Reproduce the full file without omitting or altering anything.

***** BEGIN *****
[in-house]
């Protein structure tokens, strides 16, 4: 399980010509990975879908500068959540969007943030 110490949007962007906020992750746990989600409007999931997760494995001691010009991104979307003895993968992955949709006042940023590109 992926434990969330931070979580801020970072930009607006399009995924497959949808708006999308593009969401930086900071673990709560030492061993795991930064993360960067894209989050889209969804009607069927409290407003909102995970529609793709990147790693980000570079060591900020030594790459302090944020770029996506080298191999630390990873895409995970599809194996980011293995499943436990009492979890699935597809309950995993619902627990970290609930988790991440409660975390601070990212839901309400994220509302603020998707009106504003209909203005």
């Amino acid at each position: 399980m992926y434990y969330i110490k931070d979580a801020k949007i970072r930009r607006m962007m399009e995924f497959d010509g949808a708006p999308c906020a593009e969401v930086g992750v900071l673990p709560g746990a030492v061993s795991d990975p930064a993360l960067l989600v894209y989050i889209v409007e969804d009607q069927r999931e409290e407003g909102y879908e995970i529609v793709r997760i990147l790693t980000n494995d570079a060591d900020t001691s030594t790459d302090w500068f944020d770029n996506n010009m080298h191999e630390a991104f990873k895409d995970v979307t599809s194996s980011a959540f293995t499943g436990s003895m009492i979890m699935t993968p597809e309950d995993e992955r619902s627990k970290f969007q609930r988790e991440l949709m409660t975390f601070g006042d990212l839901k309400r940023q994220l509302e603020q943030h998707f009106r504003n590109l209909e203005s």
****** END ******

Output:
[in-house]
């Protein structure tokens, strides 16, 4: 399980010509990975879908500068959540969007943030 110490949007962007906020992750746990989600409007999931997760494995001691010009991104979307003895993968992955949709006042940023590109 992926434990969330931070979580801020970072930009607006399009995924497959949808708006999308593009969401930086900071673990709560030492061993795991930064993360960067894209989050889209969804009607069927409290407003909102995970529609793709990147790693980000570079060591900020030594790459302090944020770029996506080298191999630390990873895409995970599809194996980011293995499943436990009492979890699935597809309950995993619902627990970290609930988790991440409660975390601070990212839901309400994220509302603020998707009106504003209909203005």
């Amino acid at each position: 399980m992926y434990y969330i110490k931070d979580a801020k949007i970072r930009r607006m962007m399009e995924f497959d010509g949808a708006p999308c906020a593009e969401v930086g992750v900071l673990p709560g746990a030492v061993s795991d990975p930064a993360l960067l989600v894209y989050i889209v409007e969804d009607q069927r999931e409290e407003g909102y879908e995970i529609v793709r997760i990147l790693t980000n494995d570079a060591d900020t001691s030594t790459d302090w500068f944020d770029n996506n010009m080298h191999e630390a991104f990873k895409d995970v979307t599809s194996s980011a959540f293995t499943g436990s003895m009492i979890m699935t993968p597809e309950d995993e992955r619902s627990k970290f969007q609930r988790e991440l949709m409660t975390f601070g006042d990212l839901k309400r940023q994220l509302e603020q943030h998707f009106r504003n590109l209909e203005s």